Furniture Style: Bamboo – Asian furniture
Bamboo, a perennial evergreen, grows in tribes, a taxonomic rank between family and genus. Fast growing and with mostly hollow stems, it finds purpose for many things, from food to bicycles (really), but also including both architecture and furniture design.
Sitting area in bamboo house in Bali
As staple in Asia, its impact across Asian cultures is fascinating.
- As part of Chinese cultural lore, bamboo is one of the four gentlemen (the other three being the orchid, plum blossom and chrysanthemum).
- In Japan, it sometimes protects a Shinto shrine from evil.
- In Vietnam, bamboo represents the spirit of a Vietnamese martial art form called Vovinam.
Aside from its cultural implications, however, bamboo makes for an excellent furniture design material and understandably makes up an important section of Asian furniture.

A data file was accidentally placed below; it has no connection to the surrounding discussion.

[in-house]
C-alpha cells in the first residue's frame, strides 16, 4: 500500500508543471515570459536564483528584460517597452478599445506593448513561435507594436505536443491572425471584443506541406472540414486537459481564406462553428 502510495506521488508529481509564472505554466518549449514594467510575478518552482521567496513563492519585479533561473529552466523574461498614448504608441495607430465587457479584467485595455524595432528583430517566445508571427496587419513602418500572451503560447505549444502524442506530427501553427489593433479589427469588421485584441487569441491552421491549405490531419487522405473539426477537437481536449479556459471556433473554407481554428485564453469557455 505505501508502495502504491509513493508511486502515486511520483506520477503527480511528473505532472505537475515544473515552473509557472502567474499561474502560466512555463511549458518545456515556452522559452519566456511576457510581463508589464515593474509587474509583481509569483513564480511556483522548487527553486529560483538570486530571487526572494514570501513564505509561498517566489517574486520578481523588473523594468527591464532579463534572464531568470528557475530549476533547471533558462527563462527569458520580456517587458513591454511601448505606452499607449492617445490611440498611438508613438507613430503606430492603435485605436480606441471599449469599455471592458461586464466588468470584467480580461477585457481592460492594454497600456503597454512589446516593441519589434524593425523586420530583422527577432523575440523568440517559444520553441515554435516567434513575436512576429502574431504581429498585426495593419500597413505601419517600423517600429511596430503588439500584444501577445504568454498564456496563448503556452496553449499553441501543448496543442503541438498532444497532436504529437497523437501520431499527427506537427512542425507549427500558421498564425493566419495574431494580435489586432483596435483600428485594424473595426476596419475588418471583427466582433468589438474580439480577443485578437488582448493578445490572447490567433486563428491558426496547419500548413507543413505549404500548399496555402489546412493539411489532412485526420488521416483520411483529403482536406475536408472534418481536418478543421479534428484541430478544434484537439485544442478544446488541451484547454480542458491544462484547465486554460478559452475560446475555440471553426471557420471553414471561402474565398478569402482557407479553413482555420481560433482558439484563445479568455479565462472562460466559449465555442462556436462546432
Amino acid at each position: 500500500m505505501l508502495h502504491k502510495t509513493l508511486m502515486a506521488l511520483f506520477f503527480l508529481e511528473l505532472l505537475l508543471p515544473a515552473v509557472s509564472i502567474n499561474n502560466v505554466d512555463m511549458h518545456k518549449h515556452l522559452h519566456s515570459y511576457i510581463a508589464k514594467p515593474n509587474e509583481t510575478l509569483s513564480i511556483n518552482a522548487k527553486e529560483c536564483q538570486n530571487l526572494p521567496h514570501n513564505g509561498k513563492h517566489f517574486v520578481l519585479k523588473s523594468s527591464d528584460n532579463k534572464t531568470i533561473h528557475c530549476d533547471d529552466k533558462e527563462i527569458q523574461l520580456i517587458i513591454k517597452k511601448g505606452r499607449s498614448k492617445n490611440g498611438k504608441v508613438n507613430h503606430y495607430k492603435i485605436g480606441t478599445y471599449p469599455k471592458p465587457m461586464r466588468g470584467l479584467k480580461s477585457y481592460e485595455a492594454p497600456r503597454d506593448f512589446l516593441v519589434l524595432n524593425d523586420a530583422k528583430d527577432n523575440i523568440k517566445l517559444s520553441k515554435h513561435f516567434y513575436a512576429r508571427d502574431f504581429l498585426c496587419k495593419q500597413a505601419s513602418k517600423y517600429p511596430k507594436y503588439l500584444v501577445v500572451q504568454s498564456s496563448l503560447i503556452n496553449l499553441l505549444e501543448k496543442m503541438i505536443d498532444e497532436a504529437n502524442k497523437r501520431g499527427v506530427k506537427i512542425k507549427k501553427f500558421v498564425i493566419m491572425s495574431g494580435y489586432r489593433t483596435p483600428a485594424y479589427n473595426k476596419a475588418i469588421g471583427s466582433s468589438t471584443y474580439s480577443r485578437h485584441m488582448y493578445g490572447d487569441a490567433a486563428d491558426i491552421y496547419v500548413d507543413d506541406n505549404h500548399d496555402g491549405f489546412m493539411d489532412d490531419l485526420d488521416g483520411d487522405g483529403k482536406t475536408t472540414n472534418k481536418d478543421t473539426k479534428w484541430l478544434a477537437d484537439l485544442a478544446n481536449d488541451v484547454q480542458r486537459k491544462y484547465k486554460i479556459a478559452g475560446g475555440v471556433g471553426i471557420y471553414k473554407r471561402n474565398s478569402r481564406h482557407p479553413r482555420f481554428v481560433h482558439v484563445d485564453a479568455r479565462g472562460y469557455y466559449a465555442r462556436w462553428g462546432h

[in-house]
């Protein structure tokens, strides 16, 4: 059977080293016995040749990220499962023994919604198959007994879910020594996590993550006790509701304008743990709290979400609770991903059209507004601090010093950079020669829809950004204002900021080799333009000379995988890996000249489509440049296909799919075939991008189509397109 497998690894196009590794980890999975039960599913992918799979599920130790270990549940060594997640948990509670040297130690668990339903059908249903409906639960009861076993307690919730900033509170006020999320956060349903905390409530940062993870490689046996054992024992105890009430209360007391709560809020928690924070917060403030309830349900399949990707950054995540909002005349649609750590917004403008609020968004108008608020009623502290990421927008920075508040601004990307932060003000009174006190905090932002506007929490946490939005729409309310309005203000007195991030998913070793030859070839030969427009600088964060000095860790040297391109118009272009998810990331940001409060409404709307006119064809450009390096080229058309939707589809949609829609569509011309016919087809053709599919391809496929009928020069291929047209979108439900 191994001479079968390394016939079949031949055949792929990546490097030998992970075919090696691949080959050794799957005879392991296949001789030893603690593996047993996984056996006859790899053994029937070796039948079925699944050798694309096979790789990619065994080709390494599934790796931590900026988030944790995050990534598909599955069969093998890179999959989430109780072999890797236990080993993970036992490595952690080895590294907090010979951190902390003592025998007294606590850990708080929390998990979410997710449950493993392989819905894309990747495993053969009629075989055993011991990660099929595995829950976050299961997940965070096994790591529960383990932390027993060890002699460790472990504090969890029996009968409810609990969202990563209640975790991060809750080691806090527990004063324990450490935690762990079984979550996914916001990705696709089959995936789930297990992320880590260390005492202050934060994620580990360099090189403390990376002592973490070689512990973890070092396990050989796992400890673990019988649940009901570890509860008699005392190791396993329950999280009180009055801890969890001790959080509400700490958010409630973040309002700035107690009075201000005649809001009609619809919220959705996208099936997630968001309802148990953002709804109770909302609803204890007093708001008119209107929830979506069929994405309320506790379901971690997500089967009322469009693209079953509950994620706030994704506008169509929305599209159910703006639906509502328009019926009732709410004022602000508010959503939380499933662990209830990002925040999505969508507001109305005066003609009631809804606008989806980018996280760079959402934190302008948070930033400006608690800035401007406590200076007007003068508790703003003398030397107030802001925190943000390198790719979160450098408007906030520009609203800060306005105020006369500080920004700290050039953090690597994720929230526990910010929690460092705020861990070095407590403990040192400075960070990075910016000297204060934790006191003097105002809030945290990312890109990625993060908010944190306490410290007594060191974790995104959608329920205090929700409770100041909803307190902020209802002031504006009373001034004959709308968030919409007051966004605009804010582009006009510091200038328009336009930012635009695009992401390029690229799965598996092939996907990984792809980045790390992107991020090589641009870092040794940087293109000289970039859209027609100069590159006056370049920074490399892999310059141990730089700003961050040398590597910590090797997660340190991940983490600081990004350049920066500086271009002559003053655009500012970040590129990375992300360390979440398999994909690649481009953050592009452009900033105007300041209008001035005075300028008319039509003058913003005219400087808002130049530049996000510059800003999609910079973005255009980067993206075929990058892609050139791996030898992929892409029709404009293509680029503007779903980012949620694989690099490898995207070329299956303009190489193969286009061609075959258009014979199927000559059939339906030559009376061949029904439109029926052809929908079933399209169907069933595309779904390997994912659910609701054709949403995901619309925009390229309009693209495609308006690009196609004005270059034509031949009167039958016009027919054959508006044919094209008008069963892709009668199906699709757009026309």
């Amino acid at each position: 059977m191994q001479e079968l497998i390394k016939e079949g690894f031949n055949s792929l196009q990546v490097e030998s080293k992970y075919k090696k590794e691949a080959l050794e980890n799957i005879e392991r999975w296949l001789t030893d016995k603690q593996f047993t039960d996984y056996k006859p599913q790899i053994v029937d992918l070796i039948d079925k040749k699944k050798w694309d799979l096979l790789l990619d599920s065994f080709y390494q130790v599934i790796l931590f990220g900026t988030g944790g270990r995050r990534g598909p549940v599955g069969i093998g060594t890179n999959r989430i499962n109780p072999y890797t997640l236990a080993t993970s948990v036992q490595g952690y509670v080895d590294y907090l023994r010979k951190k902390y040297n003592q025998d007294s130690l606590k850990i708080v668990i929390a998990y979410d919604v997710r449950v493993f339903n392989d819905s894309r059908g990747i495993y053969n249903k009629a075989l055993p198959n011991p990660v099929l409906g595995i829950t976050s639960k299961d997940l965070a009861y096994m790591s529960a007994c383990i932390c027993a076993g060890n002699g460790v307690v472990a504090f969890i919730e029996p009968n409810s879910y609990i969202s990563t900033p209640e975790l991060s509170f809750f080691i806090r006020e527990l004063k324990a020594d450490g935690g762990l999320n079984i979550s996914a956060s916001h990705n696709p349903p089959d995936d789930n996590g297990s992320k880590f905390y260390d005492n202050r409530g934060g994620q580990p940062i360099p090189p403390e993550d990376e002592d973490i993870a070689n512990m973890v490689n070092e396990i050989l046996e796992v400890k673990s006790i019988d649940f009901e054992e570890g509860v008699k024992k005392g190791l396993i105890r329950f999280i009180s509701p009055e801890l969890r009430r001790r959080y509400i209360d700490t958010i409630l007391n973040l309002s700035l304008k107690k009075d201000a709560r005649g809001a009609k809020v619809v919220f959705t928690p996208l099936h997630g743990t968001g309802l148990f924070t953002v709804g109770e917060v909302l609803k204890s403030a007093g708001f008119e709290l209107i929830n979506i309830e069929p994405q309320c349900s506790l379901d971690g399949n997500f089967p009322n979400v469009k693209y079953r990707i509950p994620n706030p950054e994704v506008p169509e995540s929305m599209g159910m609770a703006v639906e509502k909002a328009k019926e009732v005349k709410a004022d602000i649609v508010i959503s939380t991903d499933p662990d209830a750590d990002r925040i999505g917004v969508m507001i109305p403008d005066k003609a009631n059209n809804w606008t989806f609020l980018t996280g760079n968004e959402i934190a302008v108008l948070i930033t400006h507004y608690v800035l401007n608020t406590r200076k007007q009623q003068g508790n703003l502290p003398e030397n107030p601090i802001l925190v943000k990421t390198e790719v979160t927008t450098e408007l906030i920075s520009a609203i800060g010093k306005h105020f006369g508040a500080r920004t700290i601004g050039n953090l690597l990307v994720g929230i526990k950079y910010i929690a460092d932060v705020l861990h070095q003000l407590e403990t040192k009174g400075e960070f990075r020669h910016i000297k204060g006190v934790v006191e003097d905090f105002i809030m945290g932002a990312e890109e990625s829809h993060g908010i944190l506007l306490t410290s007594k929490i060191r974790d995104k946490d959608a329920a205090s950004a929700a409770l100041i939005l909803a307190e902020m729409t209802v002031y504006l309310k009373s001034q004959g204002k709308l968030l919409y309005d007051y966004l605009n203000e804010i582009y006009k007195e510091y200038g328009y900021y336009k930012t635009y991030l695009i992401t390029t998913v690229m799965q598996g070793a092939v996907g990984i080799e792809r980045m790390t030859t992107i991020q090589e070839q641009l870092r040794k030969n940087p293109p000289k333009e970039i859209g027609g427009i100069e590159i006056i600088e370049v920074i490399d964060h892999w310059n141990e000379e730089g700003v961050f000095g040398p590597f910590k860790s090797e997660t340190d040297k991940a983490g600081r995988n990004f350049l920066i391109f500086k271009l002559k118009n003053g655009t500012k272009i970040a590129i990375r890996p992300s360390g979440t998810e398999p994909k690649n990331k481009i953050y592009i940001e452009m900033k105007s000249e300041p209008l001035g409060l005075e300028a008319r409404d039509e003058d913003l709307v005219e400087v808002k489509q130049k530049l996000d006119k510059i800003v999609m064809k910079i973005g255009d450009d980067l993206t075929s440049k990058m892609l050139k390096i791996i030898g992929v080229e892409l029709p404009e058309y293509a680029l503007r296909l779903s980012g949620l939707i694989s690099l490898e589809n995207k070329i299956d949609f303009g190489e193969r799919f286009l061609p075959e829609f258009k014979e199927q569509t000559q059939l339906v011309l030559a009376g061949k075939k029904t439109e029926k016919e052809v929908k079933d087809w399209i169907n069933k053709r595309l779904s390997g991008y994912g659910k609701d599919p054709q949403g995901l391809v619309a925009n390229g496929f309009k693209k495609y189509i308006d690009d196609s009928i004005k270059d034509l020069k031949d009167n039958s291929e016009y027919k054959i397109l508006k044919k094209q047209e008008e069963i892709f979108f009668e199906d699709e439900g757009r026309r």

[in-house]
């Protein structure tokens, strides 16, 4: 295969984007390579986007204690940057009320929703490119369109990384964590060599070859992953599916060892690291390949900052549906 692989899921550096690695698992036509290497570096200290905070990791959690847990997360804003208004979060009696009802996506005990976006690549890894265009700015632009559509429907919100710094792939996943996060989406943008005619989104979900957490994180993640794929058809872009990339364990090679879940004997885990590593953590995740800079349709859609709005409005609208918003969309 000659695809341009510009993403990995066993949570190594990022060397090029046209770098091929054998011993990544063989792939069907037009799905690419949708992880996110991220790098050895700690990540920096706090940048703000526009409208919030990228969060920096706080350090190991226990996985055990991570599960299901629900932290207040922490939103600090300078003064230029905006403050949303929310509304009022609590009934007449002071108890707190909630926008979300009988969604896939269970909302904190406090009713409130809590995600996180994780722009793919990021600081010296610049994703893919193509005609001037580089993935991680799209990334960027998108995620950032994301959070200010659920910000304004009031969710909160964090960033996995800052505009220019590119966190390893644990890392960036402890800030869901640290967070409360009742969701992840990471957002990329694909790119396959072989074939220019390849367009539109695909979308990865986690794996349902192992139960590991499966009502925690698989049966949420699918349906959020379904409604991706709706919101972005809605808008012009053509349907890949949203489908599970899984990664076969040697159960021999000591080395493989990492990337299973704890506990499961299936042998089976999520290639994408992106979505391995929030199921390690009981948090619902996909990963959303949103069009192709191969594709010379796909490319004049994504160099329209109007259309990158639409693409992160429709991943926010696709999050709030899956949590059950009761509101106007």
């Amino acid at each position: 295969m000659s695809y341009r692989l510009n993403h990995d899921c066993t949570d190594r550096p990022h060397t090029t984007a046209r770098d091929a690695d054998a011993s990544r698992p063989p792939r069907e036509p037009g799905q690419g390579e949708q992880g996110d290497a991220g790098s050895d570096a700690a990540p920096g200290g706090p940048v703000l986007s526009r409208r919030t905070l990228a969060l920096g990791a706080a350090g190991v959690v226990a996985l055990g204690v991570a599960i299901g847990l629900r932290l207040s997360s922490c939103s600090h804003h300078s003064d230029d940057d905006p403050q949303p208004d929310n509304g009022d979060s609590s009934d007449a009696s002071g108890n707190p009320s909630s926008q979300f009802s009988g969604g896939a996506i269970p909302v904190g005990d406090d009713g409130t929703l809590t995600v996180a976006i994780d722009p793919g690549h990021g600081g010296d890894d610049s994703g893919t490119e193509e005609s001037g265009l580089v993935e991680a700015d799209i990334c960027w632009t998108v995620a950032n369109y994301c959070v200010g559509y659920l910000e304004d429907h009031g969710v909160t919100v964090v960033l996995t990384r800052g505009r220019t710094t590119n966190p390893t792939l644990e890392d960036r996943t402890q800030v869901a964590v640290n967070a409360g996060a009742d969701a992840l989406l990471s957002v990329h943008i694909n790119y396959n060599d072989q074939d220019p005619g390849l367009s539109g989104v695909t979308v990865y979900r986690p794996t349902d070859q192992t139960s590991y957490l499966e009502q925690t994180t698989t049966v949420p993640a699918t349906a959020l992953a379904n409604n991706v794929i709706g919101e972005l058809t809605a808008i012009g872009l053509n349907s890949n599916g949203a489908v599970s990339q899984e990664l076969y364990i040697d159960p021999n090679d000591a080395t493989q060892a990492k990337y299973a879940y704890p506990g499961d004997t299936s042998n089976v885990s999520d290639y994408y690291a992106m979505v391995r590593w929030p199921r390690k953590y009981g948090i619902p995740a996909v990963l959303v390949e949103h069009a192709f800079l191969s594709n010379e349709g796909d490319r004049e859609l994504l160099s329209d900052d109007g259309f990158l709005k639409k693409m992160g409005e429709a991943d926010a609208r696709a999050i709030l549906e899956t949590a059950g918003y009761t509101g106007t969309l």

- In Western designs, the style and use of bamboo:
- is sometimes referred to as Modern Asian
- was popular in the West in the 1960s and 1970s, especially as patio furniture (along with rattan)
- lately making a comeback, starting with the eco-warriors out there who value bamboo for its sustainability and the contribution it makes to emerging Asian economies that grow, harvest, treat and sell the bamboo.
Asian furniture design is more than bamboo
The use of bamboo typifies this style perhaps because of the strong ties between bamboo and Asia. However, Asian design includes:
- many dark-coloured hardwoods often with a high-gloss finish
- red combined with gold accent colours,
- luxurious fabrics such as silk
A note about bamboo
- They rarely if ever flower. But when they do, they often die after the flower goes.